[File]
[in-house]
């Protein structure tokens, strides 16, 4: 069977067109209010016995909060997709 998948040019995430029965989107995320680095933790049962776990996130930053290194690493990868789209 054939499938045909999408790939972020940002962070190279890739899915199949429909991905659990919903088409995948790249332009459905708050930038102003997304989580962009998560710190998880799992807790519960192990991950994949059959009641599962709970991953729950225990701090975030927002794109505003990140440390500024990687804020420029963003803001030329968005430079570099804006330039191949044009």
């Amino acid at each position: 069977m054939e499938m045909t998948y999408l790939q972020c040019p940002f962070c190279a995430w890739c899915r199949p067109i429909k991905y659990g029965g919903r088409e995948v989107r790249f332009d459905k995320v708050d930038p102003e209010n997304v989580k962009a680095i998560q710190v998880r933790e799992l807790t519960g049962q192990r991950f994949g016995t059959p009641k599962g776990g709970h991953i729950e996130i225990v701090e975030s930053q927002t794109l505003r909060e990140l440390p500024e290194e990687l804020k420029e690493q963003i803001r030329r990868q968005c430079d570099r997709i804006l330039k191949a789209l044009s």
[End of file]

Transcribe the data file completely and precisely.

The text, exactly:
[in-house]
């Protein structure tokens, strides 16, 4: 069977067109209010016995909060997709 998948040019995430029965989107995320680095933790049962776990996130930053290194690493990868789209 054939499938045909999408790939972020940002962070190279890739899915199949429909991905659990919903088409995948790249332009459905708050930038102003997304989580962009998560710190998880799992807790519960192990991950994949059959009641599962709970991953729950225990701090975030927002794109505003990140440390500024990687804020420029963003803001030329968005430079570099804006330039191949044009």
């Amino acid at each position: 069977m054939e499938m045909t998948y999408l790939q972020c040019p940002f962070c190279a995430w890739c899915r199949p067109i429909k991905y659990g029965g919903r088409e995948v989107r790249f332009d459905k995320v708050d930038p102003e209010n997304v989580k962009a680095i998560q710190v998880r933790e799992l807790t519960g049962q192990r991950f994949g016995t059959p009641k599962g776990g709970h991953i729950e996130i225990v701090e975030s930053q927002t794109l505003r909060e990140l440390p500024e290194e990687l804020k420029e690493q963003i803001r030329r990868q968005c430079d570099r997709i804006l330039k191949a789209l044009s």